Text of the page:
Thursday, April 8, 2010
Mourning and Learning
Yesterday was Genocide Memorial Day and the start of the official week of mourning in Rwanda. There is much to mourn here.
Sixteen years ago, a well-organized Hutu extremist group galvanized the most horrendous slaughter of an ethnic tribe since the Jewish Holocaust – seeking to eradicate the Tutsi minority from the country. More than 6 men, women and children were murdered every minute of every hour of every day for a hellacious one hundred days beginning April 7, 1994. By some figures, twenty percent of the country’s population was murdered in the Rwandan Genocide – neighbor against neighbor. The extremists numbered one militia member for every ten families in the country, and were organized nationwide with representatives in every neighborhood, armed with machetes and lists of the Tutsi neighbors they were responsible for killing.
In the bloodshed that followed, people who had shared the same streets, Sunday dinners and church pews, raped, tortured, mutilated and slaughtered their neighbors – in their homes, in the streets, and in the churches where they had fled for protection. Hutu civilians were forced to participate in the killings or be shot. Many Tutsis were tortured until they killed their own families. All told, close to one million people were slaughtered in one hundred days in a country the size of the state of Maryland. An additional nearly 500,000 Tutsi women and girls were brutally raped during that period as a weapon of genocide – more than 67% of the women raped were intentionally infected with HIV/AIDS. Two million people were forced into refugee camps. In one hundred days. In a state the size of Maryland. Sixteen years ago.
Rwanda has countless orphans and child-led families as a result of the atrocities of the genocide. Children walk around with smaller children tied to their tiny backs. 75,000 of the survivors were orphaned because of the genocide, and 40,000 are still without shelter. And because the prisons and court systems could not handle all those responsible or complicit in the atrocities, survivors continue to live next door to those who killed.
Yesterday was Genocide Memorial Day and the start of the official week of mourning in Rwanda. Everything was closed. I spent the late morning driving back to Kigali, the capitol, from the mountains. From the start of our trip, the mourning was palpable.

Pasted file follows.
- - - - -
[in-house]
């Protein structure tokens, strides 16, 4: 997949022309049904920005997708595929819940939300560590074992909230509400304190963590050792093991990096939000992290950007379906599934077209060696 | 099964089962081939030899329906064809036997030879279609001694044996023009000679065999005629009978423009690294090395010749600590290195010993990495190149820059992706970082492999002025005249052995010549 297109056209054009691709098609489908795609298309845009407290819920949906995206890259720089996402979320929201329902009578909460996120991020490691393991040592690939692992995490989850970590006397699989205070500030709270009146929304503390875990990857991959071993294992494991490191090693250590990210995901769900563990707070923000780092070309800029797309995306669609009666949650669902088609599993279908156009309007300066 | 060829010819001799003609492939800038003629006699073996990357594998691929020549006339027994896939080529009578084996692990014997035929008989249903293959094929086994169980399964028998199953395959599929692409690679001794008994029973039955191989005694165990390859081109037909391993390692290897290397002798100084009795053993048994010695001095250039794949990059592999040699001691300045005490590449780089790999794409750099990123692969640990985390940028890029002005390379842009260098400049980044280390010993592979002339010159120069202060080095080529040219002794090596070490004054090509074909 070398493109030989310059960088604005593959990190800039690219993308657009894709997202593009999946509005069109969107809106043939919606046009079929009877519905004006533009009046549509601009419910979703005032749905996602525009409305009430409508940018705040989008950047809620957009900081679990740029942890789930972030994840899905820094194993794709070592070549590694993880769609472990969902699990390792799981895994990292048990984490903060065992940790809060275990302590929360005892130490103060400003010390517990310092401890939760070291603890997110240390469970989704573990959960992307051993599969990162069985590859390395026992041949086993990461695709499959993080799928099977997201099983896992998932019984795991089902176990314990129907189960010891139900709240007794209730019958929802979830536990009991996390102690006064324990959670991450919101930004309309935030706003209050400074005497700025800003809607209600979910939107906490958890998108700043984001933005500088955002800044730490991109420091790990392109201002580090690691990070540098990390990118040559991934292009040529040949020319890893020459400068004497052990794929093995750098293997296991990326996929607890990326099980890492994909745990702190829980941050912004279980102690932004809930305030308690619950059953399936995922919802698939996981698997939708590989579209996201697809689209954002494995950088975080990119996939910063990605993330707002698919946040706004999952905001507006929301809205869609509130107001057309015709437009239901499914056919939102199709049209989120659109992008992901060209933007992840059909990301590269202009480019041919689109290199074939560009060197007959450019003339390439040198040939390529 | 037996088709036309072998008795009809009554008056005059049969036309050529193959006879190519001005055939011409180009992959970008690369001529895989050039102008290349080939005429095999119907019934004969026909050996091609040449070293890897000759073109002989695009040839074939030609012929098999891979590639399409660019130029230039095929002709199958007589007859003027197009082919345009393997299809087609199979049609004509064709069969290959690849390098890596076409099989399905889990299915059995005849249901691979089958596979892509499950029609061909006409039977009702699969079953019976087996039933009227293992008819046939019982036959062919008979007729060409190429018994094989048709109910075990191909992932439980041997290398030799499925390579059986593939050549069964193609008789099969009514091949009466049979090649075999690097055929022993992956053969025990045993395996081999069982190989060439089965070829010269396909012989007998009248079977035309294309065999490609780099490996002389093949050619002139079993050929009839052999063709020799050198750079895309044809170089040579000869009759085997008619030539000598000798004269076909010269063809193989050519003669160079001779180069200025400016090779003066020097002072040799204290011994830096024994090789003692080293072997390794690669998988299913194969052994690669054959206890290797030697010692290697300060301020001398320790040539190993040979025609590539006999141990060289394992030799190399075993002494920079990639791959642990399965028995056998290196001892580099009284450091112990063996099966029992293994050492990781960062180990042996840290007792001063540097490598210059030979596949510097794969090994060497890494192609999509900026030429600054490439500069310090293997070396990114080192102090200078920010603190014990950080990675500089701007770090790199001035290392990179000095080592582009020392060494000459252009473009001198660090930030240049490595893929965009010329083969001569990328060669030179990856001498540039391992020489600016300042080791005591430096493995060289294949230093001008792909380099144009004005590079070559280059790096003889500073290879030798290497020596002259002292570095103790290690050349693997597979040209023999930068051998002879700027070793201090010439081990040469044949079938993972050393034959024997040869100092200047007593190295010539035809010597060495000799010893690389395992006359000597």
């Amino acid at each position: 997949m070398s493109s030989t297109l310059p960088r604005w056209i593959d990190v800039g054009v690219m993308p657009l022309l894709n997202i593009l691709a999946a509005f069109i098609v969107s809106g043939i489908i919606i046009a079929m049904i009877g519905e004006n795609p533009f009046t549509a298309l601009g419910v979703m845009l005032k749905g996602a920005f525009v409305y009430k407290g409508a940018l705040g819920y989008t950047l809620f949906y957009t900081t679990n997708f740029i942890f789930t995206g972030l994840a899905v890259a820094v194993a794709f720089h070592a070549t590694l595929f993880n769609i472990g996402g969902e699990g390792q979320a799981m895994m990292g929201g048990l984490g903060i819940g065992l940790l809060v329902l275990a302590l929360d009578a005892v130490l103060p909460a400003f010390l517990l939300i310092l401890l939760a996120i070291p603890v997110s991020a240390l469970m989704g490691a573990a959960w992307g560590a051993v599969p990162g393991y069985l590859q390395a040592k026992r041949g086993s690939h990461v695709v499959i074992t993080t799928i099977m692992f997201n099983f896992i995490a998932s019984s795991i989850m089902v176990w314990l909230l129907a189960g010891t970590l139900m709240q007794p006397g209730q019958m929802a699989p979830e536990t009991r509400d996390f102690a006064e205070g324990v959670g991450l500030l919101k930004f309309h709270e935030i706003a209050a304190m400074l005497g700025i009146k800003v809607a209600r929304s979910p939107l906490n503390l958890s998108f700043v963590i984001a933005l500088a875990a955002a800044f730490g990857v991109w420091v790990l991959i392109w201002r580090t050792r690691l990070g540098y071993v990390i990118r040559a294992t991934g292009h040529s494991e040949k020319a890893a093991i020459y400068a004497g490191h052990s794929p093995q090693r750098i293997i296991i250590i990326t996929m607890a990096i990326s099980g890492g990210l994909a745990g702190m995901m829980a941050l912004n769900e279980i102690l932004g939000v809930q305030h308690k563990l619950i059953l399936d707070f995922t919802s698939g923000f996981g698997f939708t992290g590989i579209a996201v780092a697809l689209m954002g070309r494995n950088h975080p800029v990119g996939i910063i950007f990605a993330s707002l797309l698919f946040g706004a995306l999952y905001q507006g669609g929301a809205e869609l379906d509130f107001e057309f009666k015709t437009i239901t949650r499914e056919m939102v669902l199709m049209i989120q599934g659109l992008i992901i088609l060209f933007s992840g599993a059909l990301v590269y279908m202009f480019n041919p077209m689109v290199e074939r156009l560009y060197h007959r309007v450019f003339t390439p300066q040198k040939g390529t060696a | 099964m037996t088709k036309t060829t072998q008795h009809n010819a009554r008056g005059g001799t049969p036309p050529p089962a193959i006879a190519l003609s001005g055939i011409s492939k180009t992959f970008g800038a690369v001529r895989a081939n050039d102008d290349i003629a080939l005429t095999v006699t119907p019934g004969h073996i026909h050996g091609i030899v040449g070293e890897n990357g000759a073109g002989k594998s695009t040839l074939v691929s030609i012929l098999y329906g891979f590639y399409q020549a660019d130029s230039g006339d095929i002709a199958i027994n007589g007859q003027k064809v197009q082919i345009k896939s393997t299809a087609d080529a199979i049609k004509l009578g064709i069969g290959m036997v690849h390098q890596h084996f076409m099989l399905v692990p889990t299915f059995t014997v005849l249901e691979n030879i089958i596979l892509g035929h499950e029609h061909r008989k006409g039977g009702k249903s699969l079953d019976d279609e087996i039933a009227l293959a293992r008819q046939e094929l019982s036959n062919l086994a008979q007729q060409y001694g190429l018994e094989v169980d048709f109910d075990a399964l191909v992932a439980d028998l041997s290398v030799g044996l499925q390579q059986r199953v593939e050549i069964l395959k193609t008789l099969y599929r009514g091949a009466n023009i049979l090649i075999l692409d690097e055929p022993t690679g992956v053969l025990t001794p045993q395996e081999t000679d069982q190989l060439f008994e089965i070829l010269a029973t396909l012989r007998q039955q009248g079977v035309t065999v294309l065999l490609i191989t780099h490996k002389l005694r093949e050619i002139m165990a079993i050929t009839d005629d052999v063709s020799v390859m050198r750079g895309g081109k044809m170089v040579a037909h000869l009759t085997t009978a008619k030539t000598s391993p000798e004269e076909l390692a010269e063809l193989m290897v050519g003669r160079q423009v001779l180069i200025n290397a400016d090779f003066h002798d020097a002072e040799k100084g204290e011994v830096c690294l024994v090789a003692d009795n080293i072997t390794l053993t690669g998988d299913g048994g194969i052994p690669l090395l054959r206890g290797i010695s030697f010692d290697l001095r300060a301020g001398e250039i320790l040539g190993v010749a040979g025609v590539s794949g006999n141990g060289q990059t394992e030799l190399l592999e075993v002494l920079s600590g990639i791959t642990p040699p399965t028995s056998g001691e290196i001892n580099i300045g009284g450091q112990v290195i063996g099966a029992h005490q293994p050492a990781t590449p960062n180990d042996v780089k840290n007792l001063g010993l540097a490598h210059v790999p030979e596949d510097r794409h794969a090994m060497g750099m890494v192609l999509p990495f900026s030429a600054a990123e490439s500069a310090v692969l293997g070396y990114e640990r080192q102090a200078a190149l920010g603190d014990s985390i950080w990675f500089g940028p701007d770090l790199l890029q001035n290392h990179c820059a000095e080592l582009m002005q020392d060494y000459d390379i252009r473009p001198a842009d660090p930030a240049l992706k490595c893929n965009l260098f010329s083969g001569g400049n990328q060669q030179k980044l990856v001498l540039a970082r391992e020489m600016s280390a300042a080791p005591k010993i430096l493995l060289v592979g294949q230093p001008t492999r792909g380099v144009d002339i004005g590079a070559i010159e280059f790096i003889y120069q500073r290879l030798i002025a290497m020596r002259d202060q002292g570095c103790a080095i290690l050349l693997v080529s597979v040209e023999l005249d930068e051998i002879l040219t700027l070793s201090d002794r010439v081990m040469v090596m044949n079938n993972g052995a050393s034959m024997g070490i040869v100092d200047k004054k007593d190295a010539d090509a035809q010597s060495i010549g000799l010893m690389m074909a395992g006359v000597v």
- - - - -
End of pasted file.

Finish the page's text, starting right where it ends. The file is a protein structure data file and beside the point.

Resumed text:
The usually boisterous streets were solemn – lined with thousands of silent Rwandese walking miles to their local village’s memorial gathering. There was a gathering of this type in every village we passed, and everywhere men, women, and tiny children were walking to them. The mourners – the country – met in fields and empty muddy lots, where most sat on the ground, some with umbrellas for shade from the Equator sun, and some with plastic chairs if they could carry them on the walk. And in the center of each gathering, men spoke to the crowds. Here is a photo from the street – far in the distance you see one of the gatherings we passed –and the thousands who met there to remember the unspeakable human cruelty and to resolve, against every human instinct, to live peacefully and gracefully in spite of it.
I do not know what these men where saying; it is a private affair, grieving the slaughter of your family. I do not know what these men said. I do not know what they could have possibly said to help heal the terror and quell the rage. I do not know how these people move forward from the torture of what was inflicted on them and their families, and what they were forced to do to their neighbors. I do not know how they possibly manage to radiate the generosity and peace that I have seen in them given what they have seen in this life. I do not know how or why they embrace me so warmly given the way the world abandoned them in their slaughter. It is a miracle – one made of extraordinary resolve and restraint, superhuman forgiveness and grace, and a breathtaking, stubborn will to live peacefully.
There is much to mourn here. And there is much to learn here. Much to learn in the miracle of these peoples’ joyful smiles and peaceful eyes, which have endured impossible cruelty. I do not understand it. But I know I will never be the same for having watched these brave people on this day.